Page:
Uyghurs in Forced Labor To Grow China’s Almonds

2007-03-29
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UyghurFarmer200.jpg
Nov. 7, 2006: A woman picks cotton in a field in the suburbs of Urumqi in China's northwestern Xinjiang autonomous region. Photo: Goh Chai Hin

Chinese authorities in the northwestern Xinjiang region are forcing tens of thousands of ethnic Uyghurs into producing almonds for the county government without pay, local residents and one official say.

The labor recruiting drive began in Yarkand county near Kashgar on March 6, and it requires every Uyghur household to send one person and a donkey cart to help in a massive expansion of the region’s traditional almond industry.

The wife of a village official in Yaqa Eriq hamlet who answered the phone confirmed the existence of the unpaid labor conscription drive, which is known in the local Uyghur language as “hasha.”

“It’s been seven or eight days since the hasha started,” she told RFA’s Uyghur service. “It’s in the river valley between Yaqa Eriq and the Zarapshan River.”

'A lot of people'

“There are many places that have to be cultivated. So there are a lot of people there,” she said, confirming reports that around 100,000 people had been forced to take part.

We are now digging pits, and burying dung in the pits...They said 10 days at first. But they say it may take 20 days now.

Asked if the laborers would get paid for their work, she said: “Probably not,” adding that those who didn’t obey the order would be subject to “criticism” from local officials.

A secretary in the Yarkand county government confirmed that there was a major cultivation project in the area. “Yes, they are cultivating land there,” he said. “An almond base.” He said the project was being overseen by the deputy secretary of the county Communist Party committee, Rishat Osman.

A farmer in Yarkand county also confirmed that hasha was under way. “For each hamlet, 20 people are required to go. So far 20 people have left,” he said. “One person from our family went there. My younger brother left yesterday.”

“We are now digging pits, and burying dung in the pits...They said 10 days at first. But they say it may take 20 days now.”

He also confirmed that the labor drive was forced and unpaid. “We will not be paid. We will have to work for free,” he told RFA.

“If we don’t go they will get money from us. They announced that if we don’t go, we will have to pay a fine. They said if we don’t go, or leave early, we will have to pay 50 yuan (U.S. $6.50) a day.”

“They will manage to get money from us by any means. We will have to sell our sheep or cattle. We are forced to pay,” the farmer said.

He also revealed that the conscriptions were discriminatory in nature. “The [Han] Chinese don’t go. There are not many Chinese here. Two here, three there. But they don’t go,” he said.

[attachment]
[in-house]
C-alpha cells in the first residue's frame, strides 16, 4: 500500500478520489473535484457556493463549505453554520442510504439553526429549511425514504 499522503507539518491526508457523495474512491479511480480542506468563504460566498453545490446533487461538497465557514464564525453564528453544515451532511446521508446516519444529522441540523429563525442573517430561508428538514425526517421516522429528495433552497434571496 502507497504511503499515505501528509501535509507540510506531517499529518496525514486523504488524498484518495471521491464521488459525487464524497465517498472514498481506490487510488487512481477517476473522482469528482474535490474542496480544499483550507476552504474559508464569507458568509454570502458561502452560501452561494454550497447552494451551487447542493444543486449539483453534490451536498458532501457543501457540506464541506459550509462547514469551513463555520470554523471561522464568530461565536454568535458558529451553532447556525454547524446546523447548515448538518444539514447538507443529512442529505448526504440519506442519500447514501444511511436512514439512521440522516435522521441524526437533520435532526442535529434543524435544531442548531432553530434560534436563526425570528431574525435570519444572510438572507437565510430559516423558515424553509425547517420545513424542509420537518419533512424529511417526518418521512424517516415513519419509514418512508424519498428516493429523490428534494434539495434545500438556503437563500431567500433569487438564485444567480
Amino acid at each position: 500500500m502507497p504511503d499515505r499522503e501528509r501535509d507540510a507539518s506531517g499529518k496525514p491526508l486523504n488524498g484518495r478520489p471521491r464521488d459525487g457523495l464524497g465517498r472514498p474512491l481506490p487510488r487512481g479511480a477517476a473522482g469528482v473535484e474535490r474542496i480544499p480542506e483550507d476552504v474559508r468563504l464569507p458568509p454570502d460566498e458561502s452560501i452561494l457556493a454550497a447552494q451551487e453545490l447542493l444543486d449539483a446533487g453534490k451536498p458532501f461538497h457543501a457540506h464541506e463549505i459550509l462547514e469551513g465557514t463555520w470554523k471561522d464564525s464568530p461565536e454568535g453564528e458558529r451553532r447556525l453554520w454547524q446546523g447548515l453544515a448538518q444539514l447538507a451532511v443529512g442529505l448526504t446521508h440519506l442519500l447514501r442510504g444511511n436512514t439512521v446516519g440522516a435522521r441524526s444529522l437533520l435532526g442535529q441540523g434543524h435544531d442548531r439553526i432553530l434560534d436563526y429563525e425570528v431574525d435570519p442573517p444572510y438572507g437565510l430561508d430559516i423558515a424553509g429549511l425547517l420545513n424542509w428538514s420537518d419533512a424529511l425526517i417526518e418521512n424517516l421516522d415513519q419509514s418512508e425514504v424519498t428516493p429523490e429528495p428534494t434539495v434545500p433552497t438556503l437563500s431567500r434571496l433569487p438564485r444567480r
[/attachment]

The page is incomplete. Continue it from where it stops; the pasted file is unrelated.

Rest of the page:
In 2005, the average monthly income of a farming family in the region was approximately 2,482.15 yuan, according to official Chinese media in the region.

'The farmers have to do it'

With 29 villages, Yarkand is the largest county in Kashgar, with an economy based on agriculture and horticulture and a population of more than 670,000.

Liu Xiaoxiong, a government official with responsibility for commercial almond-growing in Yarkand, said the project had begun about two years ago, with private investors, including some from Taiwan.

“We mainly started to plant saplings from this year on,” he said. “This base is being established with the beneficial policies of the Party, and with the cooperation of the farmers.”

“Because you and I don’t know how to plant saplings, the farmers have to do it. It is a large area,” Liu said.

But he denied the farmers were working for nothing. “Of course, they will be paid. Besides, they will get a share from the crop,” he told RFA.

Almonds have been a traditional Yarkand crop for more than 1,300 years, with around 700 (metric) tonnes of almonds currently produced yearly. Now, the Chinese government has invested around 300 million yuan in expanding the almond-growing region there to 100,000 mu (16,500 acres).

In a series of interviews with RFA in 2003, Chinese government officials in Xinjiang confirmed that hasha still existed, even though the system had long since been eliminated in other parts of China.

“In the other provinces in China where there has been rapid economic development, hasha was phased out long ago,” an agricultural official in the Xinjiang regional government told RFA’s Uyghur service at the time. “But here in Xinjiang, we still need it.”

Another regional official described the practice as occurring predominantly among peasants in the southern part of the Xinjiang Uyghur Autonomous Region—one of the poorest regions of China.

“I myself worked on the hasha scheme when I lived there,” said the official, who asked not to be named.

The Kashgar Prefecture Poverty Eradication Web site said alludes to hasha as follows, noting that the families of Uyghur girls who work as part of the hasha program are exempt from hasha themselves:

“Before they travel from Yarkand county, these girls study Chinese for one month. To move these girls into China peacefully and without worry, the County Party Commission grants official city residence status for the girls. The families whose girls are sent to China become exempt from any forced labor themselves.”

Original reporting in Uyghur by Guljekre Keyum. RFA Uyghur service director: Dolkun Kamberi. Written for the Web in English by Luisetta Mudie and edited by Sarah Jackson-Han.

Original reporting in Uyghur

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